SUMMARY, CONCLUSIONS, AND POLICY RECOMMENDATIONS
As result of the rise of environmental awareness in the United States, particularly in connection with the more widespread sensitivity to the aesthetic dimensions of the environment, land management agencies have been encouraged to broaden their responsibilities for resources occurring on the public lands. The Wilderness Act of 1964, the Wild and Scenic Rivers Act of 1968, and the National Trails System Act of 1968 were only the elaboration and explicit extensions of the spirit motivating the earlier multiple-use acts that sought to extend the concept of resource management beyond commodity resources to amenity resources as well. The Environmental Policy Act of 1969 not only added emphasis to this concept but also provided the means by which concerned citizens might challenge the responsiveness of the resource management agencies to the new directives contained in the legislation.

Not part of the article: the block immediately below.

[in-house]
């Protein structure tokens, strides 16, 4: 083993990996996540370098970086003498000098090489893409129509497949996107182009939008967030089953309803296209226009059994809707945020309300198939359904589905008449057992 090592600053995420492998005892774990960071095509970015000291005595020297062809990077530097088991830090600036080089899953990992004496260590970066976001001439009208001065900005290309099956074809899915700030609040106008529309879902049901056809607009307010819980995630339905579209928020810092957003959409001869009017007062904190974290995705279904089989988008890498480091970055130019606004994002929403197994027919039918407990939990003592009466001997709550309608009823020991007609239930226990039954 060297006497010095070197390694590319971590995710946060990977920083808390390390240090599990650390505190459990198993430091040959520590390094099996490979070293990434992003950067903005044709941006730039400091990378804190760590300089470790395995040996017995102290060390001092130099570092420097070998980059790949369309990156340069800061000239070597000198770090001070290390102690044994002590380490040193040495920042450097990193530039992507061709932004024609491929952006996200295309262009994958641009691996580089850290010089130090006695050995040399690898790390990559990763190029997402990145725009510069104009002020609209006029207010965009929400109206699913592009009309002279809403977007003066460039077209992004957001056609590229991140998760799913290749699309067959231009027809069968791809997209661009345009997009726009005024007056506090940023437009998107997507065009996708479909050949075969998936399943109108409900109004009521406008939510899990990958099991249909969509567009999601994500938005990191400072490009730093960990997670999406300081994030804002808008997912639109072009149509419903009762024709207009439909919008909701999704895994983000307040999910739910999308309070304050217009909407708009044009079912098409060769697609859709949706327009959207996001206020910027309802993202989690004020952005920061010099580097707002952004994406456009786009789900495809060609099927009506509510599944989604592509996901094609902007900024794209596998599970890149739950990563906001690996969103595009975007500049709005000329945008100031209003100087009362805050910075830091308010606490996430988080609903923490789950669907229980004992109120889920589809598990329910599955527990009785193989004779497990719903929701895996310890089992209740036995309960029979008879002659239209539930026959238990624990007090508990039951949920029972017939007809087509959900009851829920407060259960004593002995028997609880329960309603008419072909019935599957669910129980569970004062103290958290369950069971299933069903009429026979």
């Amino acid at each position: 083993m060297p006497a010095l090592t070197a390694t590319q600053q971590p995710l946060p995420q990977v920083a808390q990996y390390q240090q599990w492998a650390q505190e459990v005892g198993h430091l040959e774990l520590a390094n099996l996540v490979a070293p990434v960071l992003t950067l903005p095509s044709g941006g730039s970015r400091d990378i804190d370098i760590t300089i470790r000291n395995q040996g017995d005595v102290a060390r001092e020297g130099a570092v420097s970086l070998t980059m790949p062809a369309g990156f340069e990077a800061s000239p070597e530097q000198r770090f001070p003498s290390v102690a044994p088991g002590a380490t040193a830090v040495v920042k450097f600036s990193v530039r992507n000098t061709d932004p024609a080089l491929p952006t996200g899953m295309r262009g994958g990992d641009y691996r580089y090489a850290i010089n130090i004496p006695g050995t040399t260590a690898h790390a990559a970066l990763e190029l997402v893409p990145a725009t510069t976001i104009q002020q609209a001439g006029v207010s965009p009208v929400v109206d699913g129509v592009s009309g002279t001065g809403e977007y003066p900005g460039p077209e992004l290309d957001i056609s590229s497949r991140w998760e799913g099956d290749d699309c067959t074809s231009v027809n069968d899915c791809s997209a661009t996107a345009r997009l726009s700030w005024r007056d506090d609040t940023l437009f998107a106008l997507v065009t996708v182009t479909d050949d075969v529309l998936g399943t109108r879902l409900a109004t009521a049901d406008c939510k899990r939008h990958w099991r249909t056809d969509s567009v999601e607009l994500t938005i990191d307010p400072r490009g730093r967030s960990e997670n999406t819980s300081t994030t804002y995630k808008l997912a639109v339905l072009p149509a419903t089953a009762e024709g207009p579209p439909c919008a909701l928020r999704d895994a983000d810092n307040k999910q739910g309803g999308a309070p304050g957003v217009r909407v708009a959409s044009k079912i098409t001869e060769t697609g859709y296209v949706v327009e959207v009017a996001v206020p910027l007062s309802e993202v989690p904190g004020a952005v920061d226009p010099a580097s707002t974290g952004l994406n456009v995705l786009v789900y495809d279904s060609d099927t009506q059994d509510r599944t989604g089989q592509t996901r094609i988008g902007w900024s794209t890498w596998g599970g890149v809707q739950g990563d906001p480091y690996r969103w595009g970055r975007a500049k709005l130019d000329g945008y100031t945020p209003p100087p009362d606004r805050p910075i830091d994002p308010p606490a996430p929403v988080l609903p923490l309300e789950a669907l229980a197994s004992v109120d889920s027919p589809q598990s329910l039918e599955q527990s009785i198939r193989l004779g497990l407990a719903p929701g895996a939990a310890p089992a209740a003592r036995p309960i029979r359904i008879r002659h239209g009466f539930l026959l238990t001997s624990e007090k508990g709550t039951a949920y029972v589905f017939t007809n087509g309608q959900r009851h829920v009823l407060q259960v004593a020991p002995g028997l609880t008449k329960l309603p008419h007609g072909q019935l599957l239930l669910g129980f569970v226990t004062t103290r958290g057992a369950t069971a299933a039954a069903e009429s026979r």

As new public interests evolve to challenge traditional interests in the use of a given tract of land or reach of river for a purpose that is incompatible with amenity uses, it is to be expected that controversies over the allocation of resources should arise. This is because resources in the public sector are allocated by specific administrative decision rather than more impersonally by the market. Thus we have seen the land and water resource management agencies brought to court under the National Environmental Policy Act by various conservation and environmental organizations. Moreover, because of the elevation of the status of common property resource claimants before the courts, quite independently of NEPA, actions are being taken by citizens' groups who feel deprived of rights without due process.
Some of this activity may be due to the difficulties of managing well an interrelated complex of resources, with their mix of overlapping private and common property claims. But in addition, there is the possibility that the